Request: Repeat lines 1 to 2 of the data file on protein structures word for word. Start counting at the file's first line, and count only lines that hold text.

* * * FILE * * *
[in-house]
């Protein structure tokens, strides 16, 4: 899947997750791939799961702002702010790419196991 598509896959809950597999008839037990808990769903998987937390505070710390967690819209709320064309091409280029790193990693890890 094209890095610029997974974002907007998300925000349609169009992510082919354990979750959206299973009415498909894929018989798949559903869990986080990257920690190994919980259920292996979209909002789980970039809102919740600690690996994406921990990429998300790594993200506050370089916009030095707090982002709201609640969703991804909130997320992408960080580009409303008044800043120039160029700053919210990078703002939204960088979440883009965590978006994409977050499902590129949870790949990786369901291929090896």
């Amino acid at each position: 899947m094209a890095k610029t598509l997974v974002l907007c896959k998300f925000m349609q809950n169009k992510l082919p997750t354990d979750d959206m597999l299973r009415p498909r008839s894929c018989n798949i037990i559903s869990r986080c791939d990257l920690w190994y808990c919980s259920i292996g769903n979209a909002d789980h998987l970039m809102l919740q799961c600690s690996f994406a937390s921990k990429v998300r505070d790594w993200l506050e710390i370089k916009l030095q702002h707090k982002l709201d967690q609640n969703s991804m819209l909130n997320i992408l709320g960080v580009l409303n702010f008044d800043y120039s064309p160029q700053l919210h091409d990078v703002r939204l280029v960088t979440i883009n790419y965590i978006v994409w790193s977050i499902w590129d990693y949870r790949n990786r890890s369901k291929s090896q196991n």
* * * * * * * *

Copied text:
[in-house]
């Protein structure tokens, strides 16, 4: 899947997750791939799961702002702010790419196991 598509896959809950597999008839037990808990769903998987937390505070710390967690819209709320064309091409280029790193990693890890 094209890095610029997974974002907007998300925000349609169009992510082919354990979750959206299973009415498909894929018989798949559903869990986080990257920690190994919980259920292996979209909002789980970039809102919740600690690996994406921990990429998300790594993200506050370089916009030095707090982002709201609640969703991804909130997320992408960080580009409303008044800043120039160029700053919210990078703002939204960088979440883009965590978006994409977050499902590129949870790949990786369901291929090896």